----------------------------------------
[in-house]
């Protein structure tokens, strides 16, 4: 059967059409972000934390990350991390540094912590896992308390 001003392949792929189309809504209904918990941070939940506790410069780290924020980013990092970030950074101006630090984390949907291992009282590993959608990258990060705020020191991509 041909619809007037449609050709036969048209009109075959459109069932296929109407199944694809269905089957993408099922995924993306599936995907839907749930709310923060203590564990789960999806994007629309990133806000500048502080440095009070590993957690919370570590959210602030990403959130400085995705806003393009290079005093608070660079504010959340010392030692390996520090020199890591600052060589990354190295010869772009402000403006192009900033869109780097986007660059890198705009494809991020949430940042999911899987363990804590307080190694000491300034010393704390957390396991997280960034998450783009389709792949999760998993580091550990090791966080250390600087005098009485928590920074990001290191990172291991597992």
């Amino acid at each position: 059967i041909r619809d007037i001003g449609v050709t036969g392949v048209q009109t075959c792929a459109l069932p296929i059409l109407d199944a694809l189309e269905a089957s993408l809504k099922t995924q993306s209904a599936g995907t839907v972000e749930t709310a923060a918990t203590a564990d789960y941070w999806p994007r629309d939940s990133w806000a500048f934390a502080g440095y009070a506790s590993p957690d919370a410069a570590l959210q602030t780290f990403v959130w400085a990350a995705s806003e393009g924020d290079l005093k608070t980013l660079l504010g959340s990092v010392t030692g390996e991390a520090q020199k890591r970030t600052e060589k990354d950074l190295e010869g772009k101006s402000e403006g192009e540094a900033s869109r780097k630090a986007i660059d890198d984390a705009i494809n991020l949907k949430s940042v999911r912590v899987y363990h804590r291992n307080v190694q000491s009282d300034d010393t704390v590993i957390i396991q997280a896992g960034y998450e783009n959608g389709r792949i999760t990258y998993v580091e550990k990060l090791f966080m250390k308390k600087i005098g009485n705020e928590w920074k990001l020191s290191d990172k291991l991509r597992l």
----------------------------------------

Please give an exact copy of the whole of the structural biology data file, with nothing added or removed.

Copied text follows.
[in-house]
């Protein structure tokens, strides 16, 4: 059967059409972000934390990350991390540094912590896992308390 001003392949792929189309809504209904918990941070939940506790410069780290924020980013990092970030950074101006630090984390949907291992009282590993959608990258990060705020020191991509 041909619809007037449609050709036969048209009109075959459109069932296929109407199944694809269905089957993408099922995924993306599936995907839907749930709310923060203590564990789960999806994007629309990133806000500048502080440095009070590993957690919370570590959210602030990403959130400085995705806003393009290079005093608070660079504010959340010392030692390996520090020199890591600052060589990354190295010869772009402000403006192009900033869109780097986007660059890198705009494809991020949430940042999911899987363990804590307080190694000491300034010393704390957390396991997280960034998450783009389709792949999760998993580091550990090791966080250390600087005098009485928590920074990001290191990172291991597992």
């Amino acid at each position: 059967i041909r619809d007037i001003g449609v050709t036969g392949v048209q009109t075959c792929a459109l069932p296929i059409l109407d199944a694809l189309e269905a089957s993408l809504k099922t995924q993306s209904a599936g995907t839907v972000e749930t709310a923060a918990t203590a564990d789960y941070w999806p994007r629309d939940s990133w806000a500048f934390a502080g440095y009070a506790s590993p957690d919370a410069a570590l959210q602030t780290f990403v959130w400085a990350a995705s806003e393009g924020d290079l005093k608070t980013l660079l504010g959340s990092v010392t030692g390996e991390a520090q020199k890591r970030t600052e060589k990354d950074l190295e010869g772009k101006s402000e403006g192009e540094a900033s869109r780097k630090a986007i660059d890198d984390a705009i494809n991020l949907k949430s940042v999911r912590v899987y363990h804590r291992n307080v190694q000491s009282d300034d010393t704390v590993i957390i396991q997280a896992g960034y998450e783009n959608g389709r792949i999760t990258y998993v580091e550990k990060l090791f966080m250390k308390k600087i005098g009485n705020e928590w920074k990001l020191s290191d990172k291991l991509r597992l």